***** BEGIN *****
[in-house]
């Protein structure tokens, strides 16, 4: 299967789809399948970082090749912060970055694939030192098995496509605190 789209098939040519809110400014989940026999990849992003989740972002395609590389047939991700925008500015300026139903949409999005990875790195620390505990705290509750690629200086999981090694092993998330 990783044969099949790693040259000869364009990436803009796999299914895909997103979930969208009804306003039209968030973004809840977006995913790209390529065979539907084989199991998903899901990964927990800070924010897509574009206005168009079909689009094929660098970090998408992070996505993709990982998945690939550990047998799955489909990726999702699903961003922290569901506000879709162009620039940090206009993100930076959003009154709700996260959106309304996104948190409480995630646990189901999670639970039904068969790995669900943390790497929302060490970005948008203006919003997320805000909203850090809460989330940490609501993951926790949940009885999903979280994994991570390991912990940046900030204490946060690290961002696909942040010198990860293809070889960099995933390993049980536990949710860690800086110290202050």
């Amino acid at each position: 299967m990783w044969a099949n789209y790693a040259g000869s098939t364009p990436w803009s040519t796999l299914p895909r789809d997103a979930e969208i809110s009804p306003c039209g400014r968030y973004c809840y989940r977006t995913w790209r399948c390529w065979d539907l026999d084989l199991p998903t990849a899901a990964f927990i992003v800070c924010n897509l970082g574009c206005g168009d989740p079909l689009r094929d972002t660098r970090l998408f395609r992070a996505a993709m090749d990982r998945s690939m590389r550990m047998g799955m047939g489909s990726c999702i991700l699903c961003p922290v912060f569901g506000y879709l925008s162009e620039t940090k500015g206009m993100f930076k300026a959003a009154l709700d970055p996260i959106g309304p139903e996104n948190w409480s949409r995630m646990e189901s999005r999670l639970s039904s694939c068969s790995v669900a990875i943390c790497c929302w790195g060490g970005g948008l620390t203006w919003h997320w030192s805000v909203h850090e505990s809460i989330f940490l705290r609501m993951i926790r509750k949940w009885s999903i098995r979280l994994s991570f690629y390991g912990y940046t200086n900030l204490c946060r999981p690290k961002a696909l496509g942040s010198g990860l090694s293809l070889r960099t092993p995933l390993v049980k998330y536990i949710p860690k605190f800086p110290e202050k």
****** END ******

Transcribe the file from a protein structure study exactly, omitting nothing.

[in-house]
């Protein structure tokens, strides 16, 4: 299967789809399948970082090749912060970055694939030192098995496509605190 789209098939040519809110400014989940026999990849992003989740972002395609590389047939991700925008500015300026139903949409999005990875790195620390505990705290509750690629200086999981090694092993998330 990783044969099949790693040259000869364009990436803009796999299914895909997103979930969208009804306003039209968030973004809840977006995913790209390529065979539907084989199991998903899901990964927990800070924010897509574009206005168009079909689009094929660098970090998408992070996505993709990982998945690939550990047998799955489909990726999702699903961003922290569901506000879709162009620039940090206009993100930076959003009154709700996260959106309304996104948190409480995630646990189901999670639970039904068969790995669900943390790497929302060490970005948008203006919003997320805000909203850090809460989330940490609501993951926790949940009885999903979280994994991570390991912990940046900030204490946060690290961002696909942040010198990860293809070889960099995933390993049980536990949710860690800086110290202050």
């Amino acid at each position: 299967m990783w044969a099949n789209y790693a040259g000869s098939t364009p990436w803009s040519t796999l299914p895909r789809d997103a979930e969208i809110s009804p306003c039209g400014r968030y973004c809840y989940r977006t995913w790209r399948c390529w065979d539907l026999d084989l199991p998903t990849a899901a990964f927990i992003v800070c924010n897509l970082g574009c206005g168009d989740p079909l689009r094929d972002t660098r970090l998408f395609r992070a996505a993709m090749d990982r998945s690939m590389r550990m047998g799955m047939g489909s990726c999702i991700l699903c961003p922290v912060f569901g506000y879709l925008s162009e620039t940090k500015g206009m993100f930076k300026a959003a009154l709700d970055p996260i959106g309304p139903e996104n948190w409480s949409r995630m646990e189901s999005r999670l639970s039904s694939c068969s790995v669900a990875i943390c790497c929302w790195g060490g970005g948008l620390t203006w919003h997320w030192s805000v909203h850090e505990s809460i989330f940490l705290r609501m993951i926790r509750k949940w009885s999903i098995r979280l994994s991570f690629y390991g912990y940046t200086n900030l204490c946060r999981p690290k961002a696909l496509g942040s010198g990860l090694s293809l070889r960099t092993p995933l390993v049980k998330y536990i949710p860690k605190f800086p110290e202050k």